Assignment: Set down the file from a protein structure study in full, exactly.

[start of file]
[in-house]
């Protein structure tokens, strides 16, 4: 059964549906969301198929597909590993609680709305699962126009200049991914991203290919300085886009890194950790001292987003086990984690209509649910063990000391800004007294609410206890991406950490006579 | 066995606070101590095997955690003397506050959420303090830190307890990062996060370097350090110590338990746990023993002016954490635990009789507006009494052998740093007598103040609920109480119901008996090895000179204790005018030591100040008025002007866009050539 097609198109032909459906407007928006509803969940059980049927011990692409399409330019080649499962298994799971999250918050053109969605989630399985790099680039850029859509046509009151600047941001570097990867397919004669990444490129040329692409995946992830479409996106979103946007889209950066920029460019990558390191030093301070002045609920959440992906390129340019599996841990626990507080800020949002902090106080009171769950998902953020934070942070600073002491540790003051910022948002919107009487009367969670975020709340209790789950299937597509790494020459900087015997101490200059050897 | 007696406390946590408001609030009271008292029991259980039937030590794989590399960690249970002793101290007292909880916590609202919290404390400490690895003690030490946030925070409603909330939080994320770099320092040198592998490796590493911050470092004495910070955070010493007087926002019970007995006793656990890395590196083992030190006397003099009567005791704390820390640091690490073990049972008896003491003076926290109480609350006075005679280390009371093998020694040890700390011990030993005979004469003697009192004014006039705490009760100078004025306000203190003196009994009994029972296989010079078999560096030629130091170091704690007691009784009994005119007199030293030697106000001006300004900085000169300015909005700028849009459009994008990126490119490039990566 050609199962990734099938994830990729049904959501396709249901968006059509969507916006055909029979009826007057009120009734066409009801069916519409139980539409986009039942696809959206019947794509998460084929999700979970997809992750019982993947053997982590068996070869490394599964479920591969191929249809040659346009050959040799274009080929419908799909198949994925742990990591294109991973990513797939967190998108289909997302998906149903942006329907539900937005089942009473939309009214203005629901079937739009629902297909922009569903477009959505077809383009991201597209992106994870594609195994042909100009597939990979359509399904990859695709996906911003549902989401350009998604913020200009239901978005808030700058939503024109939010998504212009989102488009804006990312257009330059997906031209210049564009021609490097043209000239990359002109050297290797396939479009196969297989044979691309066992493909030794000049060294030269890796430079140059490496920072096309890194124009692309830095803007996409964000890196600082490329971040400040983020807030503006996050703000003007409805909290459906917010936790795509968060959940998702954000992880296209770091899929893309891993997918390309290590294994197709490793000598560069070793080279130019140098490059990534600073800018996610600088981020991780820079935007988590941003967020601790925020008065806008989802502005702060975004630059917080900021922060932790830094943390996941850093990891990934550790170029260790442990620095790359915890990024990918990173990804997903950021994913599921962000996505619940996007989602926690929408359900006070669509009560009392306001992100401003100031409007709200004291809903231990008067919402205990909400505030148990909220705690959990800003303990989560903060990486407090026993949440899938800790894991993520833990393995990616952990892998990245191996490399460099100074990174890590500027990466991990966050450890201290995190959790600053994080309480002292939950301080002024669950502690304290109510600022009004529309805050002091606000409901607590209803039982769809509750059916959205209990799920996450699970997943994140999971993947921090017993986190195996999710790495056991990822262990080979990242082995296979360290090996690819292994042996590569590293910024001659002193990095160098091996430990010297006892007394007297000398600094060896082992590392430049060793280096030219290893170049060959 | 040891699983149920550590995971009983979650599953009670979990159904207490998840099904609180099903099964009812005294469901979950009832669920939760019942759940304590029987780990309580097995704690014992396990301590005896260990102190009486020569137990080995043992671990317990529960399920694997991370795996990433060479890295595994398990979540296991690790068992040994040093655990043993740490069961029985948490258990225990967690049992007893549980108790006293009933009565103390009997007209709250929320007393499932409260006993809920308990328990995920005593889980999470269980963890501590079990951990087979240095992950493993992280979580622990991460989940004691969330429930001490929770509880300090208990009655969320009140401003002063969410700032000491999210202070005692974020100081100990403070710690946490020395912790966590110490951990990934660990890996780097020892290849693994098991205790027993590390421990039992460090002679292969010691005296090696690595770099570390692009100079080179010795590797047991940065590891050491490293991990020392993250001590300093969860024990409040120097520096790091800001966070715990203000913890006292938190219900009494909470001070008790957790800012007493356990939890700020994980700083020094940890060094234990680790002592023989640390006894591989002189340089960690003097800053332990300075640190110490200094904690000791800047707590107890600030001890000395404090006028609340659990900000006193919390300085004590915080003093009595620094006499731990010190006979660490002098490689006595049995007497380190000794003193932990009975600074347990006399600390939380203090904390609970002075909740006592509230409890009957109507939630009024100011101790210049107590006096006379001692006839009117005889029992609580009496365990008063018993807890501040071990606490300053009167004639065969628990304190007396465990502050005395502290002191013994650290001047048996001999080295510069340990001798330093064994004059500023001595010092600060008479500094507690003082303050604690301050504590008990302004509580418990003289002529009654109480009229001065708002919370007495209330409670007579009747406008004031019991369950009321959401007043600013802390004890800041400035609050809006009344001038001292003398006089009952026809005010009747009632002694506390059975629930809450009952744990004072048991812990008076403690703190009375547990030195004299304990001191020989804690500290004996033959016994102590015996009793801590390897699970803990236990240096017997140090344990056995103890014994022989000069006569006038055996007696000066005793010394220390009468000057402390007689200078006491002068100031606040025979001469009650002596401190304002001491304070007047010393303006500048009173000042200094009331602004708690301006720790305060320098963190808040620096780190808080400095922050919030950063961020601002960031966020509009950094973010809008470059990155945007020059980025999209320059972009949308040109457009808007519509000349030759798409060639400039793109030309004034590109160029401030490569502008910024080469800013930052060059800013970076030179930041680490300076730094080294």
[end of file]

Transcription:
[in-house]
């Protein structure tokens, strides 16, 4: 059964549906969301198929597909590993609680709305699962126009200049991914991203290919300085886009890194950790001292987003086990984690209509649910063990000391800004007294609410206890991406950490006579 | 066995606070101590095997955690003397506050959420303090830190307890990062996060370097350090110590338990746990023993002016954490635990009789507006009494052998740093007598103040609920109480119901008996090895000179204790005018030591100040008025002007866009050539 097609198109032909459906407007928006509803969940059980049927011990692409399409330019080649499962298994799971999250918050053109969605989630399985790099680039850029859509046509009151600047941001570097990867397919004669990444490129040329692409995946992830479409996106979103946007889209950066920029460019990558390191030093301070002045609920959440992906390129340019599996841990626990507080800020949002902090106080009171769950998902953020934070942070600073002491540790003051910022948002919107009487009367969670975020709340209790789950299937597509790494020459900087015997101490200059050897 | 007696406390946590408001609030009271008292029991259980039937030590794989590399960690249970002793101290007292909880916590609202919290404390400490690895003690030490946030925070409603909330939080994320770099320092040198592998490796590493911050470092004495910070955070010493007087926002019970007995006793656990890395590196083992030190006397003099009567005791704390820390640091690490073990049972008896003491003076926290109480609350006075005679280390009371093998020694040890700390011990030993005979004469003697009192004014006039705490009760100078004025306000203190003196009994009994029972296989010079078999560096030629130091170091704690007691009784009994005119007199030293030697106000001006300004900085000169300015909005700028849009459009994008990126490119490039990566 050609199962990734099938994830990729049904959501396709249901968006059509969507916006055909029979009826007057009120009734066409009801069916519409139980539409986009039942696809959206019947794509998460084929999700979970997809992750019982993947053997982590068996070869490394599964479920591969191929249809040659346009050959040799274009080929419908799909198949994925742990990591294109991973990513797939967190998108289909997302998906149903942006329907539900937005089942009473939309009214203005629901079937739009629902297909922009569903477009959505077809383009991201597209992106994870594609195994042909100009597939990979359509399904990859695709996906911003549902989401350009998604913020200009239901978005808030700058939503024109939010998504212009989102488009804006990312257009330059997906031209210049564009021609490097043209000239990359002109050297290797396939479009196969297989044979691309066992493909030794000049060294030269890796430079140059490496920072096309890194124009692309830095803007996409964000890196600082490329971040400040983020807030503006996050703000003007409805909290459906917010936790795509968060959940998702954000992880296209770091899929893309891993997918390309290590294994197709490793000598560069070793080279130019140098490059990534600073800018996610600088981020991780820079935007988590941003967020601790925020008065806008989802502005702060975004630059917080900021922060932790830094943390996941850093990891990934550790170029260790442990620095790359915890990024990918990173990804997903950021994913599921962000996505619940996007989602926690929408359900006070669509009560009392306001992100401003100031409007709200004291809903231990008067919402205990909400505030148990909220705690959990800003303990989560903060990486407090026993949440899938800790894991993520833990393995990616952990892998990245191996490399460099100074990174890590500027990466991990966050450890201290995190959790600053994080309480002292939950301080002024669950502690304290109510600022009004529309805050002091606000409901607590209803039982769809509750059916959205209990799920996450699970997943994140999971993947921090017993986190195996999710790495056991990822262990080979990242082995296979360290090996690819292994042996590569590293910024001659002193990095160098091996430990010297006892007394007297000398600094060896082992590392430049060793280096030219290893170049060959 | 040891699983149920550590995971009983979650599953009670979990159904207490998840099904609180099903099964009812005294469901979950009832669920939760019942759940304590029987780990309580097995704690014992396990301590005896260990102190009486020569137990080995043992671990317990529960399920694997991370795996990433060479890295595994398990979540296991690790068992040994040093655990043993740490069961029985948490258990225990967690049992007893549980108790006293009933009565103390009997007209709250929320007393499932409260006993809920308990328990995920005593889980999470269980963890501590079990951990087979240095992950493993992280979580622990991460989940004691969330429930001490929770509880300090208990009655969320009140401003002063969410700032000491999210202070005692974020100081100990403070710690946490020395912790966590110490951990990934660990890996780097020892290849693994098991205790027993590390421990039992460090002679292969010691005296090696690595770099570390692009100079080179010795590797047991940065590891050491490293991990020392993250001590300093969860024990409040120097520096790091800001966070715990203000913890006292938190219900009494909470001070008790957790800012007493356990939890700020994980700083020094940890060094234990680790002592023989640390006894591989002189340089960690003097800053332990300075640190110490200094904690000791800047707590107890600030001890000395404090006028609340659990900000006193919390300085004590915080003093009595620094006499731990010190006979660490002098490689006595049995007497380190000794003193932990009975600074347990006399600390939380203090904390609970002075909740006592509230409890009957109507939630009024100011101790210049107590006096006379001692006839009117005889029992609580009496365990008063018993807890501040071990606490300053009167004639065969628990304190007396465990502050005395502290002191013994650290001047048996001999080295510069340990001798330093064994004059500023001595010092600060008479500094507690003082303050604690301050504590008990302004509580418990003289002529009654109480009229001065708002919370007495209330409670007579009747406008004031019991369950009321959401007043600013802390004890800041400035609050809006009344001038001292003398006089009952026809005010009747009632002694506390059975629930809450009952744990004072048991812990008076403690703190009375547990030195004299304990001191020989804690500290004996033959016994102590015996009793801590390897699970803990236990240096017997140090344990056995103890014994022989000069006569006038055996007696000066005793010394220390009468000057402390007689200078006491002068100031606040025979001469009650002596401190304002001491304070007047010393303006500048009173000042200094009331602004708690301006720790305060320098963190808040620096780190808080400095922050919030950063961020601002960031966020509009950094973010809008470059990155945007020059980025999209320059972009949308040109457009808007519509000349030759798409060639400039793109030309004034590109160029401030490569502008910024080469800013930052060059800013970076030179930041680490300076730094080294």